SRINAGAR, India (AP) — Boats laden with fresh produce appear just after dawn, floating through a maze of waterways on Dal Lake in the main city of India's portion of Kashmir.
This is Kashmir's floating vegetable market, deep inside the lake and surrounded by scenic house boats and water lilies.
In this idyllic setting boatmen haggle over price and vegetables are traded and shifted from one boat to another amid the chirping of birds.
Sometimes a boat will weave through, selling flowers to the tourists who stay in the houseboats.
Within an hour the delightful scene vanishes. The day's business is done.
For generations this market in the middle of the lake has endured. But last year heavy floods devastated most of Kashmir and drowned the floating vegetable gardens in the lake.
"It has been a tough year. I'm so happy to see many of us here again," vegetable vendor Ghulam Hassan said. "I don't know how long it will take us to get back to how it used to be before the floods."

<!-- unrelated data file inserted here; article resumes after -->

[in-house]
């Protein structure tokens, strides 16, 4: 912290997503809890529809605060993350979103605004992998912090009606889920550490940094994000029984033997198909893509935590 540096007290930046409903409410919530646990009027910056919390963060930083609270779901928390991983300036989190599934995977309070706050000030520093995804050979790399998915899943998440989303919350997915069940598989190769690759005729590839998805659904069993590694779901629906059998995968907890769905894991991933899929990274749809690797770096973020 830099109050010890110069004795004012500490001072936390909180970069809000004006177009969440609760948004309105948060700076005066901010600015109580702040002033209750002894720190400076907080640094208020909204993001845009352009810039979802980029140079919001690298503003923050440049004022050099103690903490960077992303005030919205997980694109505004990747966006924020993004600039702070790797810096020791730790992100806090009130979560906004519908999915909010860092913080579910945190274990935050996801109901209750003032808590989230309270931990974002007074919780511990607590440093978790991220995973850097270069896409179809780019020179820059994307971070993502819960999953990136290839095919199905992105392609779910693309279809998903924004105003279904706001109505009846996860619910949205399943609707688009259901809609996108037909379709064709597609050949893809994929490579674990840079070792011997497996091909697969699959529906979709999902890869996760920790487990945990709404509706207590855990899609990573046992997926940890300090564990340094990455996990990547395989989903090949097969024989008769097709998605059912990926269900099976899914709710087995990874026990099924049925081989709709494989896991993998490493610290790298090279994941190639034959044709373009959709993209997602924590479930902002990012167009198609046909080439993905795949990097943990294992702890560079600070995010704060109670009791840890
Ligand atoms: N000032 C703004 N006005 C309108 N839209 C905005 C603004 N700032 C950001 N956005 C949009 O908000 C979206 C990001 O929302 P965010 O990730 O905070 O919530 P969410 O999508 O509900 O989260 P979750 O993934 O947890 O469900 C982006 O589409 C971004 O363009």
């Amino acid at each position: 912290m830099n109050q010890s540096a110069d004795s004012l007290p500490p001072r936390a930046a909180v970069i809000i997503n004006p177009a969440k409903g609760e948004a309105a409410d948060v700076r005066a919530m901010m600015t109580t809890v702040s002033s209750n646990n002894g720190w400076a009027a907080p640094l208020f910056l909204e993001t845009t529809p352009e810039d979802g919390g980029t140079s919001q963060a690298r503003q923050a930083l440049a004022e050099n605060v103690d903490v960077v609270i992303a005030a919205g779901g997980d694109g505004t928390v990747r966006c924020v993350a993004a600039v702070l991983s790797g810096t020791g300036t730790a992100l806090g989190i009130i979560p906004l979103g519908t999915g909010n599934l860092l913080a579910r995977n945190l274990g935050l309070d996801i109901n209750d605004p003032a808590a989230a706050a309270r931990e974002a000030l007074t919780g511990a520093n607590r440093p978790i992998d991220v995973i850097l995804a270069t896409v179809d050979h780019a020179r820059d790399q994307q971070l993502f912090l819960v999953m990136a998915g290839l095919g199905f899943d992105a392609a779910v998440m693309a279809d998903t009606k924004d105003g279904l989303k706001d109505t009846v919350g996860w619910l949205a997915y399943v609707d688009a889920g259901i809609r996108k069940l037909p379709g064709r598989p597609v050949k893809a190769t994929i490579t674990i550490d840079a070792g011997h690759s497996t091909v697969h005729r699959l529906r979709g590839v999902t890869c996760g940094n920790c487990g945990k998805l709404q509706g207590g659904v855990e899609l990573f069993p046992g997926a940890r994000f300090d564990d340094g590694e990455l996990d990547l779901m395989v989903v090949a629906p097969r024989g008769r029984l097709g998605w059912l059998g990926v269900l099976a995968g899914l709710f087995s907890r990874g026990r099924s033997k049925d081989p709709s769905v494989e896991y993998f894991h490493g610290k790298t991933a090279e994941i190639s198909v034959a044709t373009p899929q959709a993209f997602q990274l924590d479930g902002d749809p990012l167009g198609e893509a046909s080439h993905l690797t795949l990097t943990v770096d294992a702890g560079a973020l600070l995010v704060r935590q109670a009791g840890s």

The flooding in September last year destroyed thousands of homes and infrastructure worth $17 billion in Kashmir. For days, many residents were left stranded on rooftops or the upper floors of buildings as bloated livestock carcasses floated by.
And Dal Lake dwellers found it extremely difficult to keep their houseboats anchored as the water levels rose the highest they had in a century.
Growing vegetables in the lake has just about started again but the local delicacy of nadur, or the lotus stem, will take another year or two, farmers say.
Vegetables traded in the floating market are supplied to Srinagar and many towns across the Kashmir valley. It's one of the major sources of income for the lake dwellers who spend years carefully nurturing their floating gardens from the weeds and rich soil extracted from the lake bed.
Growers say the production is still low but they're happy.
"At least we've made a fresh beginning. There's a lot of hard work ahead," says 70-year old vegetable grower, Mohammed Safdar.
"I already miss selling nadur."